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ASTRO 2015: Patients With Bone Metastases Undergoing Radiation Therapy for Symptom Control Have Lower Pain Flare Rates With Steroid Use

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Key Points

  • In the intention-to-treat analysis, 39 patients (26.4%) in the dexamethasone group had a pain flare, compared to 53 patients (35.3%) in the placebo group.
  • In a sensitivity analysis treating those with missing data as inevaluable, pain flare occurred in 26 patients (17.6%) who received dexamethasone, compared to 44 patients (29.3%) who received the placebo.
  • At 10 days post-treatment, patients in the dexamethasone arm showed statistically significant improvement (vs the placebo group) with regard to nausea, functional interference, and appetite when compared to baseline levels.

The steroid dexamethasone reduces radiation-induced pain flare in cancer patients with painful bone metastases, according to research presented by Chow et al (Abstract LBA1) October 18, 2015 at the American Society for Radiation Oncology’s (ASTRO’s) 57th Annual Meeting in San Antonio, Texas.

Patients with cancer that metastasized to their bones can experience debilitating pain. While radiation therapy is commonly used to treat patients with bone metastases to lessen this pain, it can also temporarily cause pain flare in some patients. According to the U.S. National Cancer Database, between 2005 and 2011, nearly 25,000 patients with breast, lung, or prostate cancer were treated with radiation for bone metastases.

Study Details

This multi-institutional trial, led and conducted by the NCIC Clinical Trials Group, was a double-blind study that compared the effectiveness of dexamethasone, a steroid that aids in controlling inflammation, to a placebo in reducing the incidence of pain flare. The study also looked at toxicity and the impact on the patients’ quality of life.

A total of 298 patients with bone metastases were enrolled in the study from 23 centers throughout Canada. The patients were to be treated with a single 8-Gy fraction of radiation therapy to one or two bone metastases, and using a Web-based system, were randomly assigned into two groups. One group (n = 148) received 8 mg of oral dexamethasone daily for 5 days beginning on the first day of radiation, and the other group (n = 150) received an oral placebo.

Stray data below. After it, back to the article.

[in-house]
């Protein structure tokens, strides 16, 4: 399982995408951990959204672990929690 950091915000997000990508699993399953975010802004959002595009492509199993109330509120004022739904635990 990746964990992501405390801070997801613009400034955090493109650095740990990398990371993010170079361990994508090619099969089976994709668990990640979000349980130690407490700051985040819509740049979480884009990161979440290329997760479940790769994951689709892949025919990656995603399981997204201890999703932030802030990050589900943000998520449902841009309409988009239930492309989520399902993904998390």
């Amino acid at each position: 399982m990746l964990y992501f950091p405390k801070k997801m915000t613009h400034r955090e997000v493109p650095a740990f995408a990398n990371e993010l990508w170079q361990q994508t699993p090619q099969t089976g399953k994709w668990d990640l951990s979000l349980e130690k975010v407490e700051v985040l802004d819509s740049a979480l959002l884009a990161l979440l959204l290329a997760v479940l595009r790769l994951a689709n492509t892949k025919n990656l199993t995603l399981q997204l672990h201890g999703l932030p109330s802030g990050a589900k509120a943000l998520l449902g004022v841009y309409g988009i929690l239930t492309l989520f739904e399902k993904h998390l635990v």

Patients reported their worst pain scores before radiation therapy and daily for 10 days after radiation therapy. They completed the EORTC QLQ-C15-PAL and the EORTC-QLQ BM22 (both European Organisation for Research and Treatment of Cancer Quality of Life Questionnaires), and the Dexamethasone Symptom Questionnaire at baseline, and again at 10 and 42 days after radiation therapy.

The questionnaire completion rate was high: 99% at baseline and 82% at days 10 and 42. Pain flare was defined as at least a 2-point increase in patient-rated worst pain on a scale of 0 to 10, with no decrease in analgesic intake; or a 25% or greater increase in analgesic intake with no decrease in the worst pain score from days 0 to 10.

Survey Findings

The results showed that patients in the dexamethasone group experienced fewer episodes of pain flare than the placebo group. Additionally, when the dexamethasone group did have pain flare, they reported that their pain was less severe than that of the placebo group.

In the intention-to-treat analysis, 39 patients (26.4%) in the dexamethasone group had a pain flare, compared to 53 patients (35.3%) in the placebo group. In a sensitivity analysis treating those with missing data as inevaluable, pain flare occurred in 26 patients (17.6%) who received dexamethasone, compared to 44 patients (29.3%) who received the placebo.

The results also showed that at 10 days post-treatment, patients in the dexamethasone arm had statistically significant improvement (vs the placebo group) with regard to nausea, functional interference, and appetite when compared to baseline levels.

“The potential side effects of radiation treatment for bone metastases can be well managed in the majority of people, and therefore pain flare should not be viewed as a barrier to receiving this highly effective therapy for symptom control,” said Alysa Fairchild, MD, a radiation oncologist at the Cross Cancer Institute and University of Alberta. “Based on our results, we recommend that patients who are scheduled to receive radiation therapy to control painful bone metastases also receive a short course of dexamethasone to reduce the risk of experiencing an acute pain flare.”

The content in this post has not been reviewed by the American Society of Clinical Oncology, Inc. (ASCO®) and does not necessarily reflect the ideas and opinions of ASCO®.


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